Rare pair of early 19th century English Prattware figures of the Greek Olympian gods, Zeus and Hera. Beautifully clothed in traditional tunics and cloaks in typical Pratt colors of brown, blue and yellow. Forlorn Hera holds the attribute of the hearth and home while her wandering-eyed husband Zeus holds the attribute of his lordship, the eagle. The interior (see photo) is hollow with finger marks inside.
I've taken some worthwhile information from an article on British pottery: What is Pratt Ware or Prattware?
Pratt Ware historically is the name associated with relief-decorated, underglaze painted creamware and pearlware
made from about 1780 to 1840. This light density earthenware was the standard of the period. The name relates to a family of potters working in Lane Delph in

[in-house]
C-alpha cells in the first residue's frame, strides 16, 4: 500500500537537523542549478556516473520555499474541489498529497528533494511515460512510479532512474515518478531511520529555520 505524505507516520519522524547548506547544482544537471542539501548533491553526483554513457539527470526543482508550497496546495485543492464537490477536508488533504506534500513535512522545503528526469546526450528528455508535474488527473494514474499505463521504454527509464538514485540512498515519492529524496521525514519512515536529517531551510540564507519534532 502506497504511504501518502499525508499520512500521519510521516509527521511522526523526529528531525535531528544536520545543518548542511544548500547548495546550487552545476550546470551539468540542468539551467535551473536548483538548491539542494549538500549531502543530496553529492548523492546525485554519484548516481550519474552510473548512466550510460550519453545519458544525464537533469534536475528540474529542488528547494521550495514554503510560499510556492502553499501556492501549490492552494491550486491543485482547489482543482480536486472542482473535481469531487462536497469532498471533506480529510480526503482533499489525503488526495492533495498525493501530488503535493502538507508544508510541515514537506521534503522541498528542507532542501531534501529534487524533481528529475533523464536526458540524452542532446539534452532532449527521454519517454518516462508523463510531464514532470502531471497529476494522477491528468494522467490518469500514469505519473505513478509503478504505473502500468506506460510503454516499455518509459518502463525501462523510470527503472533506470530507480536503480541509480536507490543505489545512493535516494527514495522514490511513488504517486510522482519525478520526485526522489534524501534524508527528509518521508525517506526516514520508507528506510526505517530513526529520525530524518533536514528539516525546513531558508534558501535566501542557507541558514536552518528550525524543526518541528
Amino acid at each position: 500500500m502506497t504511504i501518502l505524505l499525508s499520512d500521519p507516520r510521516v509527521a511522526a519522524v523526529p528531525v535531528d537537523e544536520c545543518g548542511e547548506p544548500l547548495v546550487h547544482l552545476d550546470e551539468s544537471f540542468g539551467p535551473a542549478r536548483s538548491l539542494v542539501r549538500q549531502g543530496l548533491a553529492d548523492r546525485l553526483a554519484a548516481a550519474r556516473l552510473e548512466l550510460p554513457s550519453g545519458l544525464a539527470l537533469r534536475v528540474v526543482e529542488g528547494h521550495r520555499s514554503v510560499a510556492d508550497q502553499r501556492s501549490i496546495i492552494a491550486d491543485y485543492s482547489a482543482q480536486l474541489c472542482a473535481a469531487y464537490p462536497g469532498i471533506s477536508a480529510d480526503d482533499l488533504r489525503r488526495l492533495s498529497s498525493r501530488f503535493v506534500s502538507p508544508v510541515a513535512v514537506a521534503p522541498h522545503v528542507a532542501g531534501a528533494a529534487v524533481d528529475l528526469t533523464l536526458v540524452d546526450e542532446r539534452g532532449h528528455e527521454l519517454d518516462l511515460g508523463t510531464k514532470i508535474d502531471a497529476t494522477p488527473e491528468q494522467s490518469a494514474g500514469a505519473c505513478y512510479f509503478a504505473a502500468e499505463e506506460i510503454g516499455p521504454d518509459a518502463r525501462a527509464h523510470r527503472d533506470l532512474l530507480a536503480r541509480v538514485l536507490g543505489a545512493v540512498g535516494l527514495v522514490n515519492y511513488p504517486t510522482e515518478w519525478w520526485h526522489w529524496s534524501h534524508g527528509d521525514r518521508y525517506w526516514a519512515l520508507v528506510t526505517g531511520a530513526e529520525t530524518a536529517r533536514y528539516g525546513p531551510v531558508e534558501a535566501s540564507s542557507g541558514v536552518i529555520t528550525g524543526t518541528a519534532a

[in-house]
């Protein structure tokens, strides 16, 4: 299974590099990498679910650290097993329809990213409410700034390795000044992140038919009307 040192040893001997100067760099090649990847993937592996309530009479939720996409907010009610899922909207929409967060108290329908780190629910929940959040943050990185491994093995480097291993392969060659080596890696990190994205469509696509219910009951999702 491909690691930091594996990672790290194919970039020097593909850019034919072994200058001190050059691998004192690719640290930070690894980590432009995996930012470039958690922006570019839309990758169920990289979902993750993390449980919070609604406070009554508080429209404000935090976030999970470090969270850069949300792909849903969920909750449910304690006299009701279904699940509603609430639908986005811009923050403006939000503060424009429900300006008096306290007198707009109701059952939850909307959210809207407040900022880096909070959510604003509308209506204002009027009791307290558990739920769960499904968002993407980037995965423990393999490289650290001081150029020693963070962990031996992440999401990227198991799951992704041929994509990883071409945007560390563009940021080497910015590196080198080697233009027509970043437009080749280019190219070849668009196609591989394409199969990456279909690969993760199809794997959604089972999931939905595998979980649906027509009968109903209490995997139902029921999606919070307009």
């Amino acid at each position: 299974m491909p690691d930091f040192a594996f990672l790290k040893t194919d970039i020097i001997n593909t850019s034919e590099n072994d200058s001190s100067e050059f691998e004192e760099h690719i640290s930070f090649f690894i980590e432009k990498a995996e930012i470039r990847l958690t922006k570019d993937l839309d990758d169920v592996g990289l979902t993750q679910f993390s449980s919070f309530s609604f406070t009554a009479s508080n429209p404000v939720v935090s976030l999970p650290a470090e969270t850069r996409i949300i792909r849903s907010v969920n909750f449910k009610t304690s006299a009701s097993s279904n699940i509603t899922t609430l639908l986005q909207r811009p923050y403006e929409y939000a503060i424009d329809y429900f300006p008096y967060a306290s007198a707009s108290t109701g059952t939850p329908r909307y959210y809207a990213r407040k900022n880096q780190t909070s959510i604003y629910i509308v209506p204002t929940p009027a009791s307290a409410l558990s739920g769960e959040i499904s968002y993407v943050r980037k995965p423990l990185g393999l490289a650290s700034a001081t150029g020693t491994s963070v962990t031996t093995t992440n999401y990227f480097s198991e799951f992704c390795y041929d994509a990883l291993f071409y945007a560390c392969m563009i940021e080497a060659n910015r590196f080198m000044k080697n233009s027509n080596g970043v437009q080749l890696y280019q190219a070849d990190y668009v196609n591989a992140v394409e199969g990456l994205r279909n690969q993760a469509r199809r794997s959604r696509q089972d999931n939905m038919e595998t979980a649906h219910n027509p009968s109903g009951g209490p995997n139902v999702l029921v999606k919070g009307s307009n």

The Potteries in the late eighteenth century and at Fenton after 1807. The generic link to the type has been made because of the existence of two early jugs, both marked PRATT, but it was made by many other potters in
Staffordshire, Yorkshire, Liverpool, Tyneside, Wearside, Devon and on the east and west coasts of Scotland. Today
these fine relief-molded earthenwares are quite rare and can really only be found through specialist dealers or at ceramics fairs.
CONDITION: Overall excellent. One shallow chip on the back of Zeus's robe. A couple of firing cracks in the bases. See photos.
DIMENSIONS: Zeus 9 1/2 " H x 7" W; Hera 9 1/2" H x 5 1/4" W
WEIGHT: 2 lbs